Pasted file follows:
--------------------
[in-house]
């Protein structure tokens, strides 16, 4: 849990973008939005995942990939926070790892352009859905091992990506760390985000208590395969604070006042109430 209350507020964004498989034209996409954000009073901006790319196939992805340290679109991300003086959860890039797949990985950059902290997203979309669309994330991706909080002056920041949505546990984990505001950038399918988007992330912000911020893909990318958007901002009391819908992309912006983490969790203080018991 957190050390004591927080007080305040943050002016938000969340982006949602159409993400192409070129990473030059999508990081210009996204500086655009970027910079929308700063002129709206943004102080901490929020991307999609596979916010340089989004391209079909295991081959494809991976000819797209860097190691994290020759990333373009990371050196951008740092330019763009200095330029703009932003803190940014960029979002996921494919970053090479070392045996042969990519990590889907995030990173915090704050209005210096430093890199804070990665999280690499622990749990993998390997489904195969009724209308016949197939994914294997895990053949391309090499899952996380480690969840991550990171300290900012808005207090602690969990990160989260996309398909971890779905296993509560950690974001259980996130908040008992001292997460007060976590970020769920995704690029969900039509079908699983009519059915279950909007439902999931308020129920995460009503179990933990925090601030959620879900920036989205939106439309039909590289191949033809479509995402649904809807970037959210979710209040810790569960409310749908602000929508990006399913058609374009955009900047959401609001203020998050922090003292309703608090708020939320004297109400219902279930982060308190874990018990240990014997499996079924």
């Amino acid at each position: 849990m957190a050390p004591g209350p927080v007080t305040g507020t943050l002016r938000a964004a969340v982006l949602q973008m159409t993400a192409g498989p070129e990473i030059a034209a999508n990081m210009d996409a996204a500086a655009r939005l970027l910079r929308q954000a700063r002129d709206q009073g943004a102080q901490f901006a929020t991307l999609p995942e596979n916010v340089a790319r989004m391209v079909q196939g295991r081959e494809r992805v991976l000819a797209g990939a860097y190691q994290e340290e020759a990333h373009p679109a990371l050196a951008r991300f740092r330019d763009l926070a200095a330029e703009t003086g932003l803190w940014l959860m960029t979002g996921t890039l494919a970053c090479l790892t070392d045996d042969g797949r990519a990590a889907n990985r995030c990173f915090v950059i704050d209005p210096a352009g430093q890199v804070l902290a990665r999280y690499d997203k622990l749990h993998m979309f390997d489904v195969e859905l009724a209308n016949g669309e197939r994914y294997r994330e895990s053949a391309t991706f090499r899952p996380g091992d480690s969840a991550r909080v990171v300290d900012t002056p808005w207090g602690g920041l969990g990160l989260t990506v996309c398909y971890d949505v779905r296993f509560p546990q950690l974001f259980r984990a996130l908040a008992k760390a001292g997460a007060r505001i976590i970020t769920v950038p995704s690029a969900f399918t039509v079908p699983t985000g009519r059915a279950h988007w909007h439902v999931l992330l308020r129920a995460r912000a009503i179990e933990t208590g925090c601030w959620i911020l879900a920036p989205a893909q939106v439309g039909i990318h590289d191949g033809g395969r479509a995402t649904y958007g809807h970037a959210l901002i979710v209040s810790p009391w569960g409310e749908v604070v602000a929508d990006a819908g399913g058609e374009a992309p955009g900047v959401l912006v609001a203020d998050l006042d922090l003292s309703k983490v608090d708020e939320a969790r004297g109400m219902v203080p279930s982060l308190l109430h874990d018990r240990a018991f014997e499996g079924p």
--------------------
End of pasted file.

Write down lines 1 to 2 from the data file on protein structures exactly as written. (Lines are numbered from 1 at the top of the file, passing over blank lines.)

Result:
[in-house]
């Protein structure tokens, strides 16, 4: 849990973008939005995942990939926070790892352009859905091992990506760390985000208590395969604070006042109430 209350507020964004498989034209996409954000009073901006790319196939992805340290679109991300003086959860890039797949990985950059902290997203979309669309994330991706909080002056920041949505546990984990505001950038399918988007992330912000911020893909990318958007901002009391819908992309912006983490969790203080018991 957190050390004591927080007080305040943050002016938000969340982006949602159409993400192409070129990473030059999508990081210009996204500086655009970027910079929308700063002129709206943004102080901490929020991307999609596979916010340089989004391209079909295991081959494809991976000819797209860097190691994290020759990333373009990371050196951008740092330019763009200095330029703009932003803190940014960029979002996921494919970053090479070392045996042969990519990590889907995030990173915090704050209005210096430093890199804070990665999280690499622990749990993998390997489904195969009724209308016949197939994914294997895990053949391309090499899952996380480690969840991550990171300290900012808005207090602690969990990160989260996309398909971890779905296993509560950690974001259980996130908040008992001292997460007060976590970020769920995704690029969900039509079908699983009519059915279950909007439902999931308020129920995460009503179990933990925090601030959620879900920036989205939106439309039909590289191949033809479509995402649904809807970037959210979710209040810790569960409310749908602000929508990006399913058609374009955009900047959401609001203020998050922090003292309703608090708020939320004297109400219902279930982060308190874990018990240990014997499996079924």